This changes both how code as written and administered, with the web operations joining up into rolling delivery and creating the emerging field of devops. Developers need to understand operations and how to build code for this environment.
The service business as a business is different from the product business. Open source companies have got that better than product based vendors, but the less there is lockin the more key these changes become. The success of the customer using the services becomes the key business driver.
Performance and scaling, real time
- cloud has pushed scale up out of picture
- scale out transparently
- new technologies beyond RDBMS that fit CMS
- dynamic generation becoming the norm; Google pushing the performance thing; the industry norm of 100ms will fall
- real time becomes more important – dynamic updates, forget crawling, Google is going push
- backend: queuing (0MQ, AMQP)
- frontend: websockets, XMPP, long polling
Just buying big hardware for scale up is really becoming difficult; the web vibe has always been to scale horizontally on commodity hardware. There is a lot of development around scale out technologies such as NoSQL which fit into the WCM data models, which are those of the web after all.
As well as scaling for volume, latency and real time are becoming key. Google’s time to crawl has been falling rapidly, to a few or less, but is moving to real time with push updates. Twitter has really pushed the boundaries of expectation for real time. Behind the scenes there are a lot of technologies for efficiently pushing around notifications and events both at the backend and on the frontend. Real time is going to become increasingly pervasive.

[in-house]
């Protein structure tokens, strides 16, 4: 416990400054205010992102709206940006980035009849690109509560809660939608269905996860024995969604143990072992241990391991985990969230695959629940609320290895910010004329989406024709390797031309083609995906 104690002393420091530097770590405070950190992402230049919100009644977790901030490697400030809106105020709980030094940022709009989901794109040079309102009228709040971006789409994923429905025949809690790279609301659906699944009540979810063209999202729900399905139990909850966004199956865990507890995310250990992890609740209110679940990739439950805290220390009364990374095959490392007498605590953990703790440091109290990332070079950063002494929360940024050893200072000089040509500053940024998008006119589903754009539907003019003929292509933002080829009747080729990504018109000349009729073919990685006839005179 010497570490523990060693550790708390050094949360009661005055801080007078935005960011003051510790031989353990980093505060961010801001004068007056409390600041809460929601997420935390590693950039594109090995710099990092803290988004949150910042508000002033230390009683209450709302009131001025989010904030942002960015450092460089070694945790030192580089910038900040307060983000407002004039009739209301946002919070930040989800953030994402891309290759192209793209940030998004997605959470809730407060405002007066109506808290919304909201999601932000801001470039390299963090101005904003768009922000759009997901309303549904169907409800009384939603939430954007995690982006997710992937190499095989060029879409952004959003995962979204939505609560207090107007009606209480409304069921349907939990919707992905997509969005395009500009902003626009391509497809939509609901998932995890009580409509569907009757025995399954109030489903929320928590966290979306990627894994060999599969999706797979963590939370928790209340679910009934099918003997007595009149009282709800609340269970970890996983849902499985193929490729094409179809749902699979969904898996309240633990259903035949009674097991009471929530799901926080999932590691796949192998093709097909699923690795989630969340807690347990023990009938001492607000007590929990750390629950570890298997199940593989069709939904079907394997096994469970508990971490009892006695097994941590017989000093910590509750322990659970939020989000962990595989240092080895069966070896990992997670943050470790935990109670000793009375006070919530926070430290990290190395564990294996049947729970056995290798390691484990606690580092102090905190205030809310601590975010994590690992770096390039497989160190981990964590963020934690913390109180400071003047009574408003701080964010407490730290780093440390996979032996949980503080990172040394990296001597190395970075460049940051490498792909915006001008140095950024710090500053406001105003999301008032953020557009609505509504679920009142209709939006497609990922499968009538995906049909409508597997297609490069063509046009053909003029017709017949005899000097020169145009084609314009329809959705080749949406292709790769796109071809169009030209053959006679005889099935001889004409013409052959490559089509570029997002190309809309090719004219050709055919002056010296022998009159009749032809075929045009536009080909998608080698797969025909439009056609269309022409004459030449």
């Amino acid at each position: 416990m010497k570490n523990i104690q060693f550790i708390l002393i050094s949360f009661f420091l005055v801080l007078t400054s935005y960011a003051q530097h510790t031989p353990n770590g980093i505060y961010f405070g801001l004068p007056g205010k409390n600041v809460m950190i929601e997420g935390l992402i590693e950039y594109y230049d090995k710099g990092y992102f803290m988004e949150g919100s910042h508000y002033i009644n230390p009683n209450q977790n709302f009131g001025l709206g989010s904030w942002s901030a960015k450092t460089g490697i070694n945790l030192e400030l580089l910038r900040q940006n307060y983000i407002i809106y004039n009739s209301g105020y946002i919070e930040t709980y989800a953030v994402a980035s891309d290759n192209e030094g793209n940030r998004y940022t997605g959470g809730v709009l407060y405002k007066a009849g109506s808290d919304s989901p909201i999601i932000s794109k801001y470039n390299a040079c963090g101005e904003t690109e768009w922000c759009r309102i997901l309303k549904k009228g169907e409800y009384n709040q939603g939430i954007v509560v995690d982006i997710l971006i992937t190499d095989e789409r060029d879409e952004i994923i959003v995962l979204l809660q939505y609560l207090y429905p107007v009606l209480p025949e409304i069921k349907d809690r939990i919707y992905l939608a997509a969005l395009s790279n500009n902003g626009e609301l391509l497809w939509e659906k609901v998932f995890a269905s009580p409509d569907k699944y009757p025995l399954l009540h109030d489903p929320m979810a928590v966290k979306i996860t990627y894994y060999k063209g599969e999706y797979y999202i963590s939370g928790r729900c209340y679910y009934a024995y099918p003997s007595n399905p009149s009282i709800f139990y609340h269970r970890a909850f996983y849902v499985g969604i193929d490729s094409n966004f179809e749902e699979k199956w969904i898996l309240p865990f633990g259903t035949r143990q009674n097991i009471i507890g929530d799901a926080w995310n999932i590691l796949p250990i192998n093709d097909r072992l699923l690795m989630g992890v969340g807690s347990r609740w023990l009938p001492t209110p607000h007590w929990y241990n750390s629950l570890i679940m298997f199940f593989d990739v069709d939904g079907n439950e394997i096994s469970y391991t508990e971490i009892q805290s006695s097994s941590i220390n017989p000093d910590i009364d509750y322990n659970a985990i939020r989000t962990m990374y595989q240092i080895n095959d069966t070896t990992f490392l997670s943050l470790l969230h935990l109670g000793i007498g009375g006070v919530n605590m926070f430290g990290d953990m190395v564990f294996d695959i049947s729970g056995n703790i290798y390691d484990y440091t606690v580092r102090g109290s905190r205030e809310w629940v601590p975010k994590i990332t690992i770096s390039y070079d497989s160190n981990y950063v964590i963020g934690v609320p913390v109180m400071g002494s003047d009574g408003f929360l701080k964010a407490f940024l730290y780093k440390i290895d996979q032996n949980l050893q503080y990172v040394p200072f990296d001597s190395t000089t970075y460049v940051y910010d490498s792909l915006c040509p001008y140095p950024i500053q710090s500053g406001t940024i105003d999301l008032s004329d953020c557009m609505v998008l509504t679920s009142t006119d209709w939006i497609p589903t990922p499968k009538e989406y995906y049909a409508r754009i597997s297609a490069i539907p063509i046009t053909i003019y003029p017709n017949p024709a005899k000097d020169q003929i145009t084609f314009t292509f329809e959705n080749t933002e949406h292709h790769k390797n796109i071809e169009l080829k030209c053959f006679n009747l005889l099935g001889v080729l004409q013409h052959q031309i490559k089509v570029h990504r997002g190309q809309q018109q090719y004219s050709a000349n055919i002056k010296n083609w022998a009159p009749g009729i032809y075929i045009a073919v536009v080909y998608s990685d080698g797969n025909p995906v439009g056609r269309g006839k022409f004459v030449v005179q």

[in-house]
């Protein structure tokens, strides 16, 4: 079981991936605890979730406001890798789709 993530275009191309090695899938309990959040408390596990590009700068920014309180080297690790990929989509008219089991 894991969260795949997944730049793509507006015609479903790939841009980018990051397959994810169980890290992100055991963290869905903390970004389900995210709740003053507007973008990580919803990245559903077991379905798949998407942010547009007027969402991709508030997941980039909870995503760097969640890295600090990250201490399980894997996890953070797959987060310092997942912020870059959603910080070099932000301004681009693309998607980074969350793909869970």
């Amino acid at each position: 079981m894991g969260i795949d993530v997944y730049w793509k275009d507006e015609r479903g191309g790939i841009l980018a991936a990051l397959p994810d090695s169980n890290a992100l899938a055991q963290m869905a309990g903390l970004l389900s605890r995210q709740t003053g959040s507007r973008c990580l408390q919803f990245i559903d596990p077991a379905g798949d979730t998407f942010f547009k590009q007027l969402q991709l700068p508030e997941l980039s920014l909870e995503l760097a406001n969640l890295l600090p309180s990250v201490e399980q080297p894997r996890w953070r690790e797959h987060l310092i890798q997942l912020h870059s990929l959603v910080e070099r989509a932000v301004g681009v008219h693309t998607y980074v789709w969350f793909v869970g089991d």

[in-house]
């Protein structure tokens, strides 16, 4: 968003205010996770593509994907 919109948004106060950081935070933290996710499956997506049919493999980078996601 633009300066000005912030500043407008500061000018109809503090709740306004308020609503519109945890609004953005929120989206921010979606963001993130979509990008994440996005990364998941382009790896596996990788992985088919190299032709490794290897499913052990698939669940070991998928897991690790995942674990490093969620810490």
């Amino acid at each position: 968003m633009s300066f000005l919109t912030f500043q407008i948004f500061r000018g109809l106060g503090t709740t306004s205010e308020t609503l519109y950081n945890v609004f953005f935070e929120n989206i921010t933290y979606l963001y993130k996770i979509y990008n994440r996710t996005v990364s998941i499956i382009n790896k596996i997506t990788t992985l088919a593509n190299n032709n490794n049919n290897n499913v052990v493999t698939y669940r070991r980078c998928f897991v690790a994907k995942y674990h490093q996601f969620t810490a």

Page generation times will need to fall; the standard industry benchmark of 100ms per component will probably need to be halved; overall total times under 1s will become the norm.
- web increasingly hostile
- every bug is a potential security issue
- security focussed on fewer areas, push into the OS not out to applications
I read the excellent Linux Weekly News every week, and every week there are security exploits for many pieces of software; one that really struck me recently was the major exploit against the CMS e107. What happened here was the a group of crackers found a serious security flaw in the CMS, which they began attacking systematically. When the patch was released however, they already had control of the developer’s website via the flaw, so they replaced the patched version of the code with a version with a backdoor. Hacked websites are a vital part of the underground online crime scene, and a content management system is a high value target. Expect much more of this, and be prepared.
Narrowing the security into fewer points of vulnerability, sandboxing, using every available facet of the operating system’s security layers; make the most of processes, permissions, everything that you get there; I wrote more about this in an earlier post on emerging trends. File format parsing is another area of vulnerability that is common.
It is war out there on the internet, and many people underestimate or ignore the issues, and too many programmers do not code defensively by habit.
It is an exciting time in web content management right now; the industry is growing up beyond its beginnings as a way of getting web sites up, towards being the core of the broader content management industry. The choices made now will shape the industry; the next generation of products will be a big step forward forr the industry.